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Whammy


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9 new from $40.61 38 used from $0.49 2 collectible from $19.99
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Audio CD, October 25, 1990
$40.61 $0.49

Listen to Samples and Buy MP3s

Songs from this album are available to purchase as MP3s. Click on "Buy MP3" or view the MP3 Album.
                                                                                                                                                                                                                                                                                                                                         

Samples
Song Title Time Price
listen  1. Legal Tender 3:40$1.29  Buy MP3 
listen  2. Whammy Kiss 5:21$0.99  Buy MP3 
listen  3. Song For A Future Generation 3:59$1.29  Buy MP3 
listen  4. Butterbean 4:18$0.99  Buy MP3 
listen  5. Trism 3:23$1.29  Buy MP3 
listen  6. Queen Of Las Vegas 4:37$0.99  Buy MP3 
listen  7. Moon 83 4:01$0.99  Buy MP3 
listen  8. Big Bird 4:13$0.99  Buy MP3 
listen  9. Work That Skirt 3:51$0.99  Buy MP3 

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Biography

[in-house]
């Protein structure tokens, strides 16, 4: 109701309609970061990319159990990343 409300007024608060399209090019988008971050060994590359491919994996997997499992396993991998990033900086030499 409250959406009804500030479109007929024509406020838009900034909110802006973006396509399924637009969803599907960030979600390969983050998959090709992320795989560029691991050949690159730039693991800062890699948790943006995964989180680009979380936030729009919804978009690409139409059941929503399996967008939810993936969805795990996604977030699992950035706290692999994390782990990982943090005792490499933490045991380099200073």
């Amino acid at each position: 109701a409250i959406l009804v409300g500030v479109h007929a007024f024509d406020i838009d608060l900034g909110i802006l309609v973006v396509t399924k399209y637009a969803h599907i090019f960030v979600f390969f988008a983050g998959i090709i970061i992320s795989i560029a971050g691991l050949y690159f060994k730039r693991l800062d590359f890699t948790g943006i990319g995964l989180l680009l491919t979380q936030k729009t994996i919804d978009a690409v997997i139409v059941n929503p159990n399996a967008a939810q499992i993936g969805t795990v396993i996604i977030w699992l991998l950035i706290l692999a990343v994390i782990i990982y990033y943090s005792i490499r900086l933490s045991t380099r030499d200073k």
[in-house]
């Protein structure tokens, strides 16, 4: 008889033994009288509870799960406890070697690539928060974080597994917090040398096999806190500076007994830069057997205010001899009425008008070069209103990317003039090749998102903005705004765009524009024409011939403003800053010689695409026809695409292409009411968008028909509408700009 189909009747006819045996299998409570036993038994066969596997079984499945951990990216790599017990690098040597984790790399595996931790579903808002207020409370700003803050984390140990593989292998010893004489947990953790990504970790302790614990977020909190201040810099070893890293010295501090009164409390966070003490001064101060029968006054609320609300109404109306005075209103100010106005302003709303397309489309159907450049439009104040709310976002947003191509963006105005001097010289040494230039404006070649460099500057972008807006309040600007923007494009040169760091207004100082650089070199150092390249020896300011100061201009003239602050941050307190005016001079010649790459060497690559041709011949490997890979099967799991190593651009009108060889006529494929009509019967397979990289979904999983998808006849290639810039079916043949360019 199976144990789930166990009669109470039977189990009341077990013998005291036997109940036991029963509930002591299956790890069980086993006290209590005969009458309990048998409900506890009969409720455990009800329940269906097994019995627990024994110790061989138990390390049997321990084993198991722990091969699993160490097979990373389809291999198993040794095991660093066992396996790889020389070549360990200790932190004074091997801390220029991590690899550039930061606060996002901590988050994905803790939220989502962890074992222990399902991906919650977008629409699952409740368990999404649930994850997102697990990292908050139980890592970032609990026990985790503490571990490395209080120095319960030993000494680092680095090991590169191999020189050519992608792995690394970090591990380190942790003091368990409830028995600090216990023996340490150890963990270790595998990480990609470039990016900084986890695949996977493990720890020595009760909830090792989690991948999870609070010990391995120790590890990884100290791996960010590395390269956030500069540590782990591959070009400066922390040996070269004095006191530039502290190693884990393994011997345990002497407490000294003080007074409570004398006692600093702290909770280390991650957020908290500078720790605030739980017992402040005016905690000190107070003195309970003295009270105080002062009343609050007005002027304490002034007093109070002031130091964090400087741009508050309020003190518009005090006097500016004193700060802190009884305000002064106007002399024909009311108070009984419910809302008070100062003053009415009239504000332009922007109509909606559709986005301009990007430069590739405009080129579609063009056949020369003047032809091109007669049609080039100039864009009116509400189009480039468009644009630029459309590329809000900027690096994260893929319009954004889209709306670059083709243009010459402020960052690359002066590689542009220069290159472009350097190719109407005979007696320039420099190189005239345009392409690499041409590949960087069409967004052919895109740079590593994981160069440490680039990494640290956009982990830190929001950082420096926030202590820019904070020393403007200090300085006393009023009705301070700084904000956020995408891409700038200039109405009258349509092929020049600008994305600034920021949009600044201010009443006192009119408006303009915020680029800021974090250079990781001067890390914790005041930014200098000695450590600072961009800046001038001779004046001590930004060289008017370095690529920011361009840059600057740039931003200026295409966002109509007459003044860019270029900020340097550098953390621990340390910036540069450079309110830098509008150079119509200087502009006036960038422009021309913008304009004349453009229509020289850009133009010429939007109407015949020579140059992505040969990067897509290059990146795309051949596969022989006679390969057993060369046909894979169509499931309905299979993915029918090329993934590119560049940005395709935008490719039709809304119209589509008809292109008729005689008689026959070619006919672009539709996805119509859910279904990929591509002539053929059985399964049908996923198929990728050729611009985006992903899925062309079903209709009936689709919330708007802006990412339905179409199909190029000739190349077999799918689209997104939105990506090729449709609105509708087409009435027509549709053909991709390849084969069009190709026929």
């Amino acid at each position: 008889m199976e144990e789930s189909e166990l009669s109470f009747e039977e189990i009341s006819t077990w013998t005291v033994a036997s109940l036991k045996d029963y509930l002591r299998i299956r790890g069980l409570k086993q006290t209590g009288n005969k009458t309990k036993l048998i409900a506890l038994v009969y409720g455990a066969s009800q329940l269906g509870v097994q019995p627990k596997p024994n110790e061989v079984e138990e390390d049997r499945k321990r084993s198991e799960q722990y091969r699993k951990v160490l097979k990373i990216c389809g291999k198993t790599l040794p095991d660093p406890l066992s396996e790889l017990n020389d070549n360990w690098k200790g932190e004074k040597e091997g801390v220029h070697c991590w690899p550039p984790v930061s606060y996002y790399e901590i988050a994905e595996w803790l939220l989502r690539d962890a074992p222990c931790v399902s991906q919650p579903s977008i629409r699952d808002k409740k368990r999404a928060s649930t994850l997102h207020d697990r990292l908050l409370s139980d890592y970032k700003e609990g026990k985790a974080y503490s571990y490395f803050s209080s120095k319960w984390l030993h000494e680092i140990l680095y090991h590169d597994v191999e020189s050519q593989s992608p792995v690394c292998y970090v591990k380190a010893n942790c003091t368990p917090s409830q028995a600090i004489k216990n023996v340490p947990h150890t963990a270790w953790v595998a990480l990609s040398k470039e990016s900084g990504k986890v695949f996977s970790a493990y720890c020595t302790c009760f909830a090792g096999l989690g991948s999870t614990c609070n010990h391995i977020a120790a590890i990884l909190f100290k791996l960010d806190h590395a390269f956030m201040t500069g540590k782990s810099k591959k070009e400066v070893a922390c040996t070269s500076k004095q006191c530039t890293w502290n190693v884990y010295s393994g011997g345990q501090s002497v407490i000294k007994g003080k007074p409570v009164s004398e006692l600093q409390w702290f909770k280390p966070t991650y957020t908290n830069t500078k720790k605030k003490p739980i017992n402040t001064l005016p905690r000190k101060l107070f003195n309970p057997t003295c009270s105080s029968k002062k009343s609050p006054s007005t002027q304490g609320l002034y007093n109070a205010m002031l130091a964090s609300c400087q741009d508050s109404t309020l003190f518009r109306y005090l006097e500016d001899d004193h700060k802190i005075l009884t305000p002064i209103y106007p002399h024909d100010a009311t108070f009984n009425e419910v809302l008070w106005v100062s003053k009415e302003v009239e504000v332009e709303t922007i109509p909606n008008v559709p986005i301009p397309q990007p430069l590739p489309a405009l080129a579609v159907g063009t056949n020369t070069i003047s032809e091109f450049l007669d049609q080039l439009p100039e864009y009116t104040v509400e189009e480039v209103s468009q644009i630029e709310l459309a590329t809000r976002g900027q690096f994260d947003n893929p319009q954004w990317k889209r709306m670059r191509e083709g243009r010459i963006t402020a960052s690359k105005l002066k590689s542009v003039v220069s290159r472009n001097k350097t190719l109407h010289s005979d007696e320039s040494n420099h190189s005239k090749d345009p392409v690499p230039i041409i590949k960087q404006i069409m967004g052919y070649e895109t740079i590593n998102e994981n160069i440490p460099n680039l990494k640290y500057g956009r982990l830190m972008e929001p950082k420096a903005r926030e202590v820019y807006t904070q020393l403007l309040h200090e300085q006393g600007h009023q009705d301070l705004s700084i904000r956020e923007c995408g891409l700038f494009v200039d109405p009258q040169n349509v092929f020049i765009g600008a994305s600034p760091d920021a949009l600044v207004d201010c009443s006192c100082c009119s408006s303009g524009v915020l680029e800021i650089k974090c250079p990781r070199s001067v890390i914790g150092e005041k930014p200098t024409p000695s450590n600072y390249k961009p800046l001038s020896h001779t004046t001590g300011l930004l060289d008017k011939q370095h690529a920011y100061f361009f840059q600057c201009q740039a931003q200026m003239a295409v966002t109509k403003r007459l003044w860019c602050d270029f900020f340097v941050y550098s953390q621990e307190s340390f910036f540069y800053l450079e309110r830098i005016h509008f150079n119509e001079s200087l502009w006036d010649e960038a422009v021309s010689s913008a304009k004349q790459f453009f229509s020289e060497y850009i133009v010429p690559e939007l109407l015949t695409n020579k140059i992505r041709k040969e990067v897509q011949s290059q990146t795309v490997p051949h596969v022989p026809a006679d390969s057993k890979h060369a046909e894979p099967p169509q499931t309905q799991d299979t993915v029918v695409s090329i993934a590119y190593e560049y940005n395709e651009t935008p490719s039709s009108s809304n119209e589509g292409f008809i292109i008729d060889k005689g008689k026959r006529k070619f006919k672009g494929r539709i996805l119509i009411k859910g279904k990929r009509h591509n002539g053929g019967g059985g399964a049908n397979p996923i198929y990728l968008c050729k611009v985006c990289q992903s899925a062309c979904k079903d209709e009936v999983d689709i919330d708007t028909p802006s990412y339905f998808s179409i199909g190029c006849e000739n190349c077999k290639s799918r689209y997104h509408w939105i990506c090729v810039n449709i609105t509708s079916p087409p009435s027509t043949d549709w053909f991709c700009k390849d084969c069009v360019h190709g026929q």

The B-52's are most recognisable from their brightly coloured 50-retro look and their unique vocals, mixing the high-pitched melodic harmonies of lead singers Cindy Wilson and Kate Pierson with the sprechgesang vocals of frontman Fred Schneider. Formed in early 1977, their eponymous debut album was released in 1978 and quickly gained an underground following, as their new-wave/surf pop ... Read more in Amazon's B-52's Store

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Product Details

  • Audio CD (October 25, 1990)
  • Number of Discs: 1
  • Label: Reprise / Wea
  • ASIN: B000002KYY
  • Average Customer Review: 4.3 out of 5 stars  See all reviews (36 customer reviews)
  • Amazon Best Sellers Rank: #159,048 in Music (See Top 100 in Music)

Customer Reviews

A side step from the B's usual rock sound.
Steve Juhase
Listen to Trism, Whammy Kiss, Song For..., Butterbean or Legal Tender one more time.
Thomas Baldwin
They use their vocals as instruments just like a keyboard or a guitar.
Douglas Coronel

Most Helpful Customer Reviews

18 of 18 people found the following review helpful By Thomas Baldwin on June 27, 2000
Format: Audio CD
1. This aint the B-52's first album featuring synthesizers. They were definitly used on Wild Planet on a few tracks, and they were *heavily* used on the amazingly underrated Mesopatamia EP of 1982.
2. This is a great disc, the electronics used in it are quirky as hell, and I imagine purposely. These sound atypical of the synths used in the popular dance tracks of 1983.